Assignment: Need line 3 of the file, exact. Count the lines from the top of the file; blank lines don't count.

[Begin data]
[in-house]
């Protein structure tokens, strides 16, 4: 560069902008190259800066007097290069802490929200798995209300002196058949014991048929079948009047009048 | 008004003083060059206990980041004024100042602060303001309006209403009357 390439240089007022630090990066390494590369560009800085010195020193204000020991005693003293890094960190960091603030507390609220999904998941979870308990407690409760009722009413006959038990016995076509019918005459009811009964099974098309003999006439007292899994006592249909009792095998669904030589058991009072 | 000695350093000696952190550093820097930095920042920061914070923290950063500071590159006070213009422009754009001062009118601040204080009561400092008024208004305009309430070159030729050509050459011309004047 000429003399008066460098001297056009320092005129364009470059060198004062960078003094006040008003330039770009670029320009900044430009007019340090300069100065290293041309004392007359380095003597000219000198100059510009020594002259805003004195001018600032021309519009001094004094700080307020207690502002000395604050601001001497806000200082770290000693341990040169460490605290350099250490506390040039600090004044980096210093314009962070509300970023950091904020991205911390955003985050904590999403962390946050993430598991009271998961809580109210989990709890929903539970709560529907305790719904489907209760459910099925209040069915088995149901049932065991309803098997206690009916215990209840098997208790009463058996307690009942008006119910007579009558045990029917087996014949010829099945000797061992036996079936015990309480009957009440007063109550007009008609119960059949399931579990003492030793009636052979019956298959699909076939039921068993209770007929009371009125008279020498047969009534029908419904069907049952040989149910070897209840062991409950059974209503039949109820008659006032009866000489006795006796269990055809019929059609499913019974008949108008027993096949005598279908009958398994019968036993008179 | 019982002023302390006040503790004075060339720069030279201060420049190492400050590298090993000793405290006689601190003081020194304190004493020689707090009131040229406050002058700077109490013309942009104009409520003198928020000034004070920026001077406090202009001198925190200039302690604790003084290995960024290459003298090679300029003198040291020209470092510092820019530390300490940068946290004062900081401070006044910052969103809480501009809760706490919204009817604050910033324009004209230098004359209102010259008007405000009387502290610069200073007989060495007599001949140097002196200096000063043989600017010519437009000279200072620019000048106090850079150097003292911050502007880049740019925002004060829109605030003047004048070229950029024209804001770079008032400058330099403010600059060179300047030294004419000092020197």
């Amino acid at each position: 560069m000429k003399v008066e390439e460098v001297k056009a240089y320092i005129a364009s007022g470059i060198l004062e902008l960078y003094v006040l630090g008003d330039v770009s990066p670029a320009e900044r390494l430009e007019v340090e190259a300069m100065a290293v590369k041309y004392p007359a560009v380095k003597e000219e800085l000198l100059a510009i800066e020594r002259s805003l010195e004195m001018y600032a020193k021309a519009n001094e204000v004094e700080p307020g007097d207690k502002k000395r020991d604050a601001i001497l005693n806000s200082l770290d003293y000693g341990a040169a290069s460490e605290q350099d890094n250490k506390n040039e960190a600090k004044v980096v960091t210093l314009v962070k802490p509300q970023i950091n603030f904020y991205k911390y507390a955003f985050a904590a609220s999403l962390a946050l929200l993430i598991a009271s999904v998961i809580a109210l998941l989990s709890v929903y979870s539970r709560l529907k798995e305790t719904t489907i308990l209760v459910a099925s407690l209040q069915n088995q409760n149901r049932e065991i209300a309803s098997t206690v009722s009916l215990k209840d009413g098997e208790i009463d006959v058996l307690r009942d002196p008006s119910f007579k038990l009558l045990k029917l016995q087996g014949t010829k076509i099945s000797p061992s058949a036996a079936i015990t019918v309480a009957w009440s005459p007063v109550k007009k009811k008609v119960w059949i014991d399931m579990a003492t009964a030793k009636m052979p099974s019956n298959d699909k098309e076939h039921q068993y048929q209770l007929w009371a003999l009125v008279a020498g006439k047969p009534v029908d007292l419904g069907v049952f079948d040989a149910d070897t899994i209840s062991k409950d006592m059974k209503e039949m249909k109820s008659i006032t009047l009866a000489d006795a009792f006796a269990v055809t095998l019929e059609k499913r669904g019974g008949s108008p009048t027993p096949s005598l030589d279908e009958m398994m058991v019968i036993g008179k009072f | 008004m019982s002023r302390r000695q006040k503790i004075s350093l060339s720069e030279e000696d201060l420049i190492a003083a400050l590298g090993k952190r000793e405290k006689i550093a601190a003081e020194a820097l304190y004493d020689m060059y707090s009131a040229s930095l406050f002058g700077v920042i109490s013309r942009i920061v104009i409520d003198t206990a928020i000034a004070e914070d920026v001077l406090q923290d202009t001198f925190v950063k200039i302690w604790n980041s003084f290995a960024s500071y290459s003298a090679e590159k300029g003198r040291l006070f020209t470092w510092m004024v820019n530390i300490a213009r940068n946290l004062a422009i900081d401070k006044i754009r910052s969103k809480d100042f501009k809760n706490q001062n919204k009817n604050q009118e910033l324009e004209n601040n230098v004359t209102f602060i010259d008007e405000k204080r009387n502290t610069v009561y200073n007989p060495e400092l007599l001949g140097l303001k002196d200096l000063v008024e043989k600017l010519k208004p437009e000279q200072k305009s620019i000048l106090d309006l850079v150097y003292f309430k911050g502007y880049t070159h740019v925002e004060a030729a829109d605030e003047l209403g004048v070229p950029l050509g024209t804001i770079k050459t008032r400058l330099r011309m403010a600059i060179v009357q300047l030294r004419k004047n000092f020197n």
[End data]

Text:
């Amino acid at each position: 560069m000429k003399v008066e390439e460098v001297k056009a240089y320092i005129a364009s007022g470059i060198l004062e902008l960078y003094v006040l630090g008003d330039v770009s990066p670029a320009e900044r390494l430009e007019v340090e190259a300069m100065a290293v590369k041309y004392p007359a560009v380095k003597e000219e800085l000198l100059a510009i800066e020594r002259s805003l010195e004195m001018y600032a020193k021309a519009n001094e204000v004094e700080p307020g007097d207690k502002k000395r020991d604050a601001i001497l005693n806000s200082l770290d003293y000693g341990a040169a290069s460490e605290q350099d890094n250490k506390n040039e960190a600090k004044v980096v960091t210093l314009v962070k802490p509300q970023i950091n603030f904020y991205k911390y507390a955003f985050a904590a609220s999403l962390a946050l929200l993430i598991a009271s999904v998961i809580a109210l998941l989990s709890v929903y979870s539970r709560l529907k798995e305790t719904t489907i308990l209760v459910a099925s407690l209040q069915n088995q409760n149901r049932e065991i209300a309803s098997t206690v009722s009916l215990k209840d009413g098997e208790i009463d006959v058996l307690r009942d002196p008006s119910f007579k038990l009558l045990k029917l016995q087996g014949t010829k076509i099945s000797p061992s058949a036996a079936i015990t019918v309480a009957w009440s005459p007063v109550k007009k009811k008609v119960w059949i014991d399931m579990a003492t009964a030793k009636m052979p099974s019956n298959d699909k098309e076939h039921q068993y048929q209770l007929w009371a003999l009125v008279a020498g006439k047969p009534v029908d007292l419904g069907v049952f079948d040989a149910d070897t899994i209840s062991k409950d006592m059974k209503e039949m249909k109820s008659i006032t009047l009866a000489d006795a009792f006796a269990v055809t095998l019929e059609k499913r669904g019974g008949s108008p009048t027993p096949s005598l030589d279908e009958m398994m058991v019968i036993g008179k009072f | 008004m019982s002023r302390r000695q006040k503790i004075s350093l060339s720069e030279e000696d201060l420049i190492a003083a400050l590298g090993k952190r000793e405290k006689i550093a601190a003081e020194a820097l304190y004493d020689m060059y707090s009131a040229s930095l406050f002058g700077v920042i109490s013309r942009i920061v104009i409520d003198t206990a928020i000034a004070e914070d920026v001077l406090q923290d202009t001198f925190v950063k200039i302690w604790n980041s003084f290995a960024s500071y290459s003298a090679e590159k300029g003198r040291l006070f020209t470092w510092m004024v820019n530390i300490a213009r940068n946290l004062a422009i900081d401070k006044i754009r910052s969103k809480d100042f501009k809760n706490q001062n919204k009817n604050q009118e910033l324009e004209n601040n230098v004359t209102f602060i010259d008007e405000k204080r009387n502290t610069v009561y200073n007989p060495e400092l007599l001949g140097l303001k002196d200096l000063v008024e043989k600017l010519k208004p437009e000279q200072k305009s620019i000048l106090d309006l850079v150097y003292f309430k911050g502007y880049t070159h740019v925002e004060a030729a829109d605030e003047l209403g004048v070229p950029l050509g024209t804001i770079k050459t008032r400058l330099r011309m403010a600059i060179v009357q300047l030294r004419k004047n000092f020197n």